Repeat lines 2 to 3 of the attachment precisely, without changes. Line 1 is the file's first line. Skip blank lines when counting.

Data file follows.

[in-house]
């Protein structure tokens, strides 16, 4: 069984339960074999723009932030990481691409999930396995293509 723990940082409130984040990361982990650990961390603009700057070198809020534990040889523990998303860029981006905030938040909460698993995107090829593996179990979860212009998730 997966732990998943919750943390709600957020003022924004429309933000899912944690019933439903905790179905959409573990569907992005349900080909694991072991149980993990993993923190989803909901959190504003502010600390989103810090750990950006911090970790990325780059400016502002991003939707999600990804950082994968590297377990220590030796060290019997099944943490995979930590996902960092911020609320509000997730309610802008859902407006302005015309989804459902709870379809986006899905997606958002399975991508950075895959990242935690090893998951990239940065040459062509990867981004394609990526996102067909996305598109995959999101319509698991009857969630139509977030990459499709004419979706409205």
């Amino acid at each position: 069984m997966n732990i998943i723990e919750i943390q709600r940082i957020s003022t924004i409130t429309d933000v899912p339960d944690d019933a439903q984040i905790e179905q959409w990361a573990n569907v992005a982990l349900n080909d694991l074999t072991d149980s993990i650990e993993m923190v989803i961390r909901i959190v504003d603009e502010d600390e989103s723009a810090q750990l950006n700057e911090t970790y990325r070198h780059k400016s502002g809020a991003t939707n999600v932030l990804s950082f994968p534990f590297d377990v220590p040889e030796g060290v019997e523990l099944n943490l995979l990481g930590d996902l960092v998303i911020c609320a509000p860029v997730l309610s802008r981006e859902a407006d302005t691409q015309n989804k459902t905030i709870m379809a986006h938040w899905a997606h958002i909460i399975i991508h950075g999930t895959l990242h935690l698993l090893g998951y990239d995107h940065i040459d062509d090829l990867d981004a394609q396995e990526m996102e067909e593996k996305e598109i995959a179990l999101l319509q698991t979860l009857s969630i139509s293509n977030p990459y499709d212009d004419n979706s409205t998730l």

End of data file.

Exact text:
């Protein structure tokens, strides 16, 4: 069984339960074999723009932030990481691409999930396995293509 723990940082409130984040990361982990650990961390603009700057070198809020534990040889523990998303860029981006905030938040909460698993995107090829593996179990979860212009998730 997966732990998943919750943390709600957020003022924004429309933000899912944690019933439903905790179905959409573990569907992005349900080909694991072991149980993990993993923190989803909901959190504003502010600390989103810090750990950006911090970790990325780059400016502002991003939707999600990804950082994968590297377990220590030796060290019997099944943490995979930590996902960092911020609320509000997730309610802008859902407006302005015309989804459902709870379809986006899905997606958002399975991508950075895959990242935690090893998951990239940065040459062509990867981004394609990526996102067909996305598109995959999101319509698991009857969630139509977030990459499709004419979706409205």
């Amino acid at each position: 069984m997966n732990i998943i723990e919750i943390q709600r940082i957020s003022t924004i409130t429309d933000v899912p339960d944690d019933a439903q984040i905790e179905q959409w990361a573990n569907v992005a982990l349900n080909d694991l074999t072991d149980s993990i650990e993993m923190v989803i961390r909901i959190v504003d603009e502010d600390e989103s723009a810090q750990l950006n700057e911090t970790y990325r070198h780059k400016s502002g809020a991003t939707n999600v932030l990804s950082f994968p534990f590297d377990v220590p040889e030796g060290v019997e523990l099944n943490l995979l990481g930590d996902l960092v998303i911020c609320a509000p860029v997730l309610s802008r981006e859902a407006d302005t691409q015309n989804k459902t905030i709870m379809a986006h938040w899905a997606h958002i909460i399975i991508h950075g999930t895959l990242h935690l698993l090893g998951y990239d995107h940065i040459d062509d090829l990867d981004a394609q396995e990526m996102e067909e593996k996305e598109i995959a179990l999101l319509q698991t979860l009857s969630i139509s293509n977030p990459y499709d212009d004419n979706s409205t998730l």